Leaders of not-for-profit organisation Architecture for Humanity (AFH) are being sued for $3 million for allegedly misusing funds, according to Architectural Record (AR).
The news comes just one year after the U.S. organisation led by founder Cameron Sinclair suddenly closed and declared bankruptcy. It has come to light that Sinclair, along with the other board of directors, is being sued for mismanagement of funds.
The AFH, which had 60 chapters worldwide and consisted of two paid employees and 10 board director volunteers, was comprised of entrepreneurs, tech experts and architects. The charitable organisation sought to provide architectural solutions to humanitarian crises and provide professional design services. What began in 1999 as a response to an immediate need to house refugees, quickly snowballed into a series of pro-bono design and construction management services as well as funding for the various projects around the world.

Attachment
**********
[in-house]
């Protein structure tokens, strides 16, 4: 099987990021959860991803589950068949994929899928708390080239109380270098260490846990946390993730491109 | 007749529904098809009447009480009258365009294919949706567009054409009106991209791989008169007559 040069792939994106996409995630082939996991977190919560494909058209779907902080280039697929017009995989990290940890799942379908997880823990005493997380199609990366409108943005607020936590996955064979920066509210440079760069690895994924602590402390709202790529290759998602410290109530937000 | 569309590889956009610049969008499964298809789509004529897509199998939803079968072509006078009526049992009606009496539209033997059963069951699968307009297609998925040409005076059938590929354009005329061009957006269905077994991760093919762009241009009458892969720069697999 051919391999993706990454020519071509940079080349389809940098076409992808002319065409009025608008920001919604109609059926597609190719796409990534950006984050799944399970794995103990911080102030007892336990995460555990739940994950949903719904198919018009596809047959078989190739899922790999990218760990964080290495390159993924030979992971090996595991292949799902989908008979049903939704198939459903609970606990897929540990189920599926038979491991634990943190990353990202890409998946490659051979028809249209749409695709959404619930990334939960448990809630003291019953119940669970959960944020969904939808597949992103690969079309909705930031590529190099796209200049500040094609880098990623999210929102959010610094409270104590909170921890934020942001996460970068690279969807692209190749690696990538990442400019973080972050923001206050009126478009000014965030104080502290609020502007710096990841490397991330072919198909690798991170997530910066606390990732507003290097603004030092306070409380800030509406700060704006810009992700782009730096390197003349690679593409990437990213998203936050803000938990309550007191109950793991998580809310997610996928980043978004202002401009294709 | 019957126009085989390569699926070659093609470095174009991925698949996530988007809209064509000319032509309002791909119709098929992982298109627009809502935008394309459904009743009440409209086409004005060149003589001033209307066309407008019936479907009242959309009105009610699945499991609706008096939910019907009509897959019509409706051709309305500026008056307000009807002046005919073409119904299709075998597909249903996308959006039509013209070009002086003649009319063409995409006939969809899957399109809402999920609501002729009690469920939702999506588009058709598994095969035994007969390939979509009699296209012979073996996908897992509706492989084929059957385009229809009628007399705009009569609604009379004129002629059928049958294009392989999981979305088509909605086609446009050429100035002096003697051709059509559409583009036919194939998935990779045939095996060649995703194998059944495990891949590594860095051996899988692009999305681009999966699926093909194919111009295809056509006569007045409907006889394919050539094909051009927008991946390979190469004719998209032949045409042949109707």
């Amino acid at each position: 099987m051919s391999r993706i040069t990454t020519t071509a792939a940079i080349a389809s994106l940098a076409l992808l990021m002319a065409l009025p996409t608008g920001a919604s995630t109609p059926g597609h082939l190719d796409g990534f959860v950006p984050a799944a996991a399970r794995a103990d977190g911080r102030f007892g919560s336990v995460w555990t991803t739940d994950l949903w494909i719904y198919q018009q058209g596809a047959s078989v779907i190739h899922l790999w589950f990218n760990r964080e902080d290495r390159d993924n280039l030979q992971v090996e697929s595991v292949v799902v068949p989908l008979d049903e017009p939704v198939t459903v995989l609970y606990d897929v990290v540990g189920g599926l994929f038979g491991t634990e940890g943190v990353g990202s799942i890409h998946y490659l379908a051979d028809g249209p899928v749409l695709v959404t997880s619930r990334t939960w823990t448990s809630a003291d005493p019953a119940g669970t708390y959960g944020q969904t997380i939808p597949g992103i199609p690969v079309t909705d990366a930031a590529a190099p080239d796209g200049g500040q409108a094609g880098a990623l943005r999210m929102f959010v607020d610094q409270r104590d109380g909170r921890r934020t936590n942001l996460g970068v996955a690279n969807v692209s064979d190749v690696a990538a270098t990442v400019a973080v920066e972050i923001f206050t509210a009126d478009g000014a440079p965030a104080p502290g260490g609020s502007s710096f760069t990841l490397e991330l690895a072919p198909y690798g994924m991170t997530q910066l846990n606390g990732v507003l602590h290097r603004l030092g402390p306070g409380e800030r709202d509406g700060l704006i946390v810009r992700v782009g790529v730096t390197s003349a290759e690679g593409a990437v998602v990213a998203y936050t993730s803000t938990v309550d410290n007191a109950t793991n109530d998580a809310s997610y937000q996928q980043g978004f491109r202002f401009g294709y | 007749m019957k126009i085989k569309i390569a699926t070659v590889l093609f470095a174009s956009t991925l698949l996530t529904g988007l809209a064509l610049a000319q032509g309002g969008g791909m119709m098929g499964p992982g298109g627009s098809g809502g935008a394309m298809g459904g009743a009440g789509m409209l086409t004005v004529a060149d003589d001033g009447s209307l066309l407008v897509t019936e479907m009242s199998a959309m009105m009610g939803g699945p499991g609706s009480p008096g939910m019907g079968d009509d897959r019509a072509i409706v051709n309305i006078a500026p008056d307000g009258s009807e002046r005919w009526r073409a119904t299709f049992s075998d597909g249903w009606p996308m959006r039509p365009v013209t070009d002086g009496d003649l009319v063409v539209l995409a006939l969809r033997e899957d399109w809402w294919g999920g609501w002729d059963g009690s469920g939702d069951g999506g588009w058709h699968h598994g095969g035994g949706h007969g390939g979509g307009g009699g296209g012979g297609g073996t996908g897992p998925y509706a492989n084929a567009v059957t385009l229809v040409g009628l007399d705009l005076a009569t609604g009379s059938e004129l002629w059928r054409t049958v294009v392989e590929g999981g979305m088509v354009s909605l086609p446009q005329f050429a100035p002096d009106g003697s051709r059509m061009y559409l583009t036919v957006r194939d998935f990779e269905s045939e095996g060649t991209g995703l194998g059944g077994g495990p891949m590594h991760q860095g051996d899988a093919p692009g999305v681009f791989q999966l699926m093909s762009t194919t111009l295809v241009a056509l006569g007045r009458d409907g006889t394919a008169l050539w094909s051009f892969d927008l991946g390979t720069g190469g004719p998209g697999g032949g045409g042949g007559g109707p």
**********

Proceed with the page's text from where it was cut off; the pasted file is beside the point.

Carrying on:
On the 10 June, 2016 a court-appointed trustee filed a complaint against the founder and directors of AFH, tells AR. The lawsuit, which was filed in the San Francisco division of the U.S Bankruptcy Court, claims that the defendants in question acted with gross negligence as well as breaching their fiduciary duties between 21 July 2012 and 31 December 2014. More specifically, the lawsuit alleges that the AFH founders and board members improperly used ‘restricted funds’ and violated agreements with donors.
The trustee for the United States Bankruptcy Court, Janina M. Hoskins is seeking $US3 million in damages. If won the money will be distributed among those companies and organisations who are creditors associated with the bankruptcy case. According to court documents, there are 170 creditors in total.
Among the creditors are various charities, commercial businesses and universities. Government agencies in Massachusetts, California and New York are also listed as creditors.
The defendants are required to respond to a summons by Thursday the 14 July UTC time. A status conference is shceduled on the 26 August at a San Francisco courthouse.